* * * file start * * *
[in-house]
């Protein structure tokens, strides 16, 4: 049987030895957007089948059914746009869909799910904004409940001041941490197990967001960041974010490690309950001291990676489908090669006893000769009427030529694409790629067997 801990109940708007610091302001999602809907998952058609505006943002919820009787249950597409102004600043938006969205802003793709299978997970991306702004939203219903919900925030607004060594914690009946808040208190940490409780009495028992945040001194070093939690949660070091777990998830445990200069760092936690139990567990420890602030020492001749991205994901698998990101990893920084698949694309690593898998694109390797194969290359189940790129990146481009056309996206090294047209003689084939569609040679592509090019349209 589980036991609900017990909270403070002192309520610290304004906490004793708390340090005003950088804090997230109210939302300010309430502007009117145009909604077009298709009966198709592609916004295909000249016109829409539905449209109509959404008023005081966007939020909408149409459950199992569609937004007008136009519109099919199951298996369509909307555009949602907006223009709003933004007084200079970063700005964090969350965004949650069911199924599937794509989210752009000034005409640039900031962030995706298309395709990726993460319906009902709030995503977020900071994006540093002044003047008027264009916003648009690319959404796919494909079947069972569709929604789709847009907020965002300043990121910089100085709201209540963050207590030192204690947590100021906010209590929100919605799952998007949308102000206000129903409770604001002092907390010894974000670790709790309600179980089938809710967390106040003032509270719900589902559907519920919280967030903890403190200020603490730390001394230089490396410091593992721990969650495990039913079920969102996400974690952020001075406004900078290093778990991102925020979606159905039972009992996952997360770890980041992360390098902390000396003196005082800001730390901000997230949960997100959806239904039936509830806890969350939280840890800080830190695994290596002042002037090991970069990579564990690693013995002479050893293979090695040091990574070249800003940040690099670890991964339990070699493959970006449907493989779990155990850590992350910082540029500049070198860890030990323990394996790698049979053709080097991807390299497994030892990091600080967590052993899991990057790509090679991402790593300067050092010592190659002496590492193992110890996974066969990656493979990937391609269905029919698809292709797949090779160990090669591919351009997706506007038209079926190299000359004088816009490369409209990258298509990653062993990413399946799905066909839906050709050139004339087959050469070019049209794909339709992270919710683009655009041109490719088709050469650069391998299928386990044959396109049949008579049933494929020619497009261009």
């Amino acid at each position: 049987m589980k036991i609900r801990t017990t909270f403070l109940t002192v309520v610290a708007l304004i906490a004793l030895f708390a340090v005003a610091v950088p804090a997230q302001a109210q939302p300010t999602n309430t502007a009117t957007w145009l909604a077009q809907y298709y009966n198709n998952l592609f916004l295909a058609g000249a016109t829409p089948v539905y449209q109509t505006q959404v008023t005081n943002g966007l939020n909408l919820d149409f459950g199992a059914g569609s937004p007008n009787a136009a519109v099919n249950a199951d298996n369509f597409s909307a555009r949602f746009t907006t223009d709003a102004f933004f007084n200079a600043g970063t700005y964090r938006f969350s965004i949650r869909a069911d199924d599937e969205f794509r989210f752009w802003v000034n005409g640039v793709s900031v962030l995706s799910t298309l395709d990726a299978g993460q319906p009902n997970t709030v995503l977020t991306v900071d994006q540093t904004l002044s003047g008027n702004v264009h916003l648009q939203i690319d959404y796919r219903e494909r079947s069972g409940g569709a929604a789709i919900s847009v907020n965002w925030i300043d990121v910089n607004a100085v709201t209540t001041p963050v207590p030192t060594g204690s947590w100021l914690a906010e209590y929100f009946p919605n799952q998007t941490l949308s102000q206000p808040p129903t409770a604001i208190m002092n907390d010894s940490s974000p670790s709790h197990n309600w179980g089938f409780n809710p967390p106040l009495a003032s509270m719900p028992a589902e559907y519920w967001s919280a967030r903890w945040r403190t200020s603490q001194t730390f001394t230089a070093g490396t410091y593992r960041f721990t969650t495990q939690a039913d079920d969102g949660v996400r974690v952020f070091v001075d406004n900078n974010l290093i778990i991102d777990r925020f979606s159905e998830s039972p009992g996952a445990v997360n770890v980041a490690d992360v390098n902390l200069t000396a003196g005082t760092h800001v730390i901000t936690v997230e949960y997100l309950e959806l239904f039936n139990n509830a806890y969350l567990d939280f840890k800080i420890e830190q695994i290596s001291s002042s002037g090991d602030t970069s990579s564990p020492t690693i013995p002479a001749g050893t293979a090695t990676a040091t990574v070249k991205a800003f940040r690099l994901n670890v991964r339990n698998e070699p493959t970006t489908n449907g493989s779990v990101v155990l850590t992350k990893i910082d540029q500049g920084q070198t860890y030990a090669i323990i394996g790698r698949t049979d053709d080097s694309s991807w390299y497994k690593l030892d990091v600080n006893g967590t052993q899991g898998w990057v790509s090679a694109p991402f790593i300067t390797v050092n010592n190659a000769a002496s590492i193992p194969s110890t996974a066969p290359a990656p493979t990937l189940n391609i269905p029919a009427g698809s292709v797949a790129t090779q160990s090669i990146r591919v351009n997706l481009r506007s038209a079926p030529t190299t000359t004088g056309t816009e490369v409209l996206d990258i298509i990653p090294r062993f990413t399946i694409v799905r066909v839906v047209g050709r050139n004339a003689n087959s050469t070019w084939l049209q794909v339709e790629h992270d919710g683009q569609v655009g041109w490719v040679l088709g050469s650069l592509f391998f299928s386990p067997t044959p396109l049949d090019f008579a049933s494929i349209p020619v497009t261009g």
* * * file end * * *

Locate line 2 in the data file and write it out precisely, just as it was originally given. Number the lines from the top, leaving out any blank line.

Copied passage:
């Protein structure tokens, strides 16, 4: 049987030895957007089948059914746009869909799910904004409940001041941490197990967001960041974010490690309950001291990676489908090669006893000769009427030529694409790629067997 801990109940708007610091302001999602809907998952058609505006943002919820009787249950597409102004600043938006969205802003793709299978997970991306702004939203219903919900925030607004060594914690009946808040208190940490409780009495028992945040001194070093939690949660070091777990998830445990200069760092936690139990567990420890602030020492001749991205994901698998990101990893920084698949694309690593898998694109390797194969290359189940790129990146481009056309996206090294047209003689084939569609040679592509090019349209 589980036991609900017990909270403070002192309520610290304004906490004793708390340090005003950088804090997230109210939302300010309430502007009117145009909604077009298709009966198709592609916004295909000249016109829409539905449209109509959404008023005081966007939020909408149409459950199992569609937004007008136009519109099919199951298996369509909307555009949602907006223009709003933004007084200079970063700005964090969350965004949650069911199924599937794509989210752009000034005409640039900031962030995706298309395709990726993460319906009902709030995503977020900071994006540093002044003047008027264009916003648009690319959404796919494909079947069972569709929604789709847009907020965002300043990121910089100085709201209540963050207590030192204690947590100021906010209590929100919605799952998007949308102000206000129903409770604001002092907390010894974000670790709790309600179980089938809710967390106040003032509270719900589902559907519920919280967030903890403190200020603490730390001394230089490396410091593992721990969650495990039913079920969102996400974690952020001075406004900078290093778990991102925020979606159905039972009992996952997360770890980041992360390098902390000396003196005082800001730390901000997230949960997100959806239904039936509830806890969350939280840890800080830190695994290596002042002037090991970069990579564990690693013995002479050893293979090695040091990574070249800003940040690099670890991964339990070699493959970006449907493989779990155990850590992350910082540029500049070198860890030990323990394996790698049979053709080097991807390299497994030892990091600080967590052993899991990057790509090679991402790593300067050092010592190659002496590492193992110890996974066969990656493979990937391609269905029919698809292709797949090779160990090669591919351009997706506007038209079926190299000359004088816009490369409209990258298509990653062993990413399946799905066909839906050709050139004339087959050469070019049209794909339709992270919710683009655009041109490719088709050469650069391998299928386990044959396109049949008579049933494929020619497009261009």